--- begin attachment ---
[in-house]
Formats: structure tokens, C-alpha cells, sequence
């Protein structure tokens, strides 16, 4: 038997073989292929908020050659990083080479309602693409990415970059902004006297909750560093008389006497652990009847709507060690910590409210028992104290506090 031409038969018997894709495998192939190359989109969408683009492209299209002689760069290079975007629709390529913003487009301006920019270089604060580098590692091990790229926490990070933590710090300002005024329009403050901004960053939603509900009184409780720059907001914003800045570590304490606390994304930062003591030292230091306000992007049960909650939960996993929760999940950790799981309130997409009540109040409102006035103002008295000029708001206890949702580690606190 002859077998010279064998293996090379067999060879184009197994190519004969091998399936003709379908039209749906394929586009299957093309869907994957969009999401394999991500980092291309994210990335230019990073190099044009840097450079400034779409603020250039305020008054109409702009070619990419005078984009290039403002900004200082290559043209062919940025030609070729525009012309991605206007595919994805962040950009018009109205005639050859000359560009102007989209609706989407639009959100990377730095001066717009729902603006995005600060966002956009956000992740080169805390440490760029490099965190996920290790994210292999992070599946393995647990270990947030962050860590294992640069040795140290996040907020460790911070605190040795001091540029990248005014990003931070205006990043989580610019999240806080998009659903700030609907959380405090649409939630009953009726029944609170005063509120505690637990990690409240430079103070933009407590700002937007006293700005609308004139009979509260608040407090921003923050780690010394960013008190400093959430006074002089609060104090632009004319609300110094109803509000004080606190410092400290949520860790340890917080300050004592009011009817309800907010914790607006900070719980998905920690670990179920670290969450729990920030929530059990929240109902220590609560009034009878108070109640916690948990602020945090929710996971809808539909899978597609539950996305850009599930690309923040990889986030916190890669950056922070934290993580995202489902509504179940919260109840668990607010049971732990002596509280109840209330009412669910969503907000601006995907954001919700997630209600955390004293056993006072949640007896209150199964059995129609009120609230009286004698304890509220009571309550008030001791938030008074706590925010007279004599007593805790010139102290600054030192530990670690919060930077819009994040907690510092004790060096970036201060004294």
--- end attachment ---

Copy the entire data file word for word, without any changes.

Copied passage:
[in-house]
Formats: structure tokens, C-alpha cells, sequence
């Protein structure tokens, strides 16, 4: 038997073989292929908020050659990083080479309602693409990415970059902004006297909750560093008389006497652990009847709507060690910590409210028992104290506090 031409038969018997894709495998192939190359989109969408683009492209299209002689760069290079975007629709390529913003487009301006920019270089604060580098590692091990790229926490990070933590710090300002005024329009403050901004960053939603509900009184409780720059907001914003800045570590304490606390994304930062003591030292230091306000992007049960909650939960996993929760999940950790799981309130997409009540109040409102006035103002008295000029708001206890949702580690606190 002859077998010279064998293996090379067999060879184009197994190519004969091998399936003709379908039209749906394929586009299957093309869907994957969009999401394999991500980092291309994210990335230019990073190099044009840097450079400034779409603020250039305020008054109409702009070619990419005078984009290039403002900004200082290559043209062919940025030609070729525009012309991605206007595919994805962040950009018009109205005639050859000359560009102007989209609706989407639009959100990377730095001066717009729902603006995005600060966002956009956000992740080169805390440490760029490099965190996920290790994210292999992070599946393995647990270990947030962050860590294992640069040795140290996040907020460790911070605190040795001091540029990248005014990003931070205006990043989580610019999240806080998009659903700030609907959380405090649409939630009953009726029944609170005063509120505690637990990690409240430079103070933009407590700002937007006293700005609308004139009979509260608040407090921003923050780690010394960013008190400093959430006074002089609060104090632009004319609300110094109803509000004080606190410092400290949520860790340890917080300050004592009011009817309800907010914790607006900070719980998905920690670990179920670290969450729990920030929530059990929240109902220590609560009034009878108070109640916690948990602020945090929710996971809808539909899978597609539950996305850009599930690309923040990889986030916190890669950056922070934290993580995202489902509504179940919260109840668990607010049971732990002596509280109840209330009412669910969503907000601006995907954001919700997630209600955390004293056993006072949640007896209150199964059995129609009120609230009286004698304890509220009571309550008030001791938030008074706590925010007279004599007593805790010139102290600054030192530990670690919060930077819009994040907690510092004790060096970036201060004294």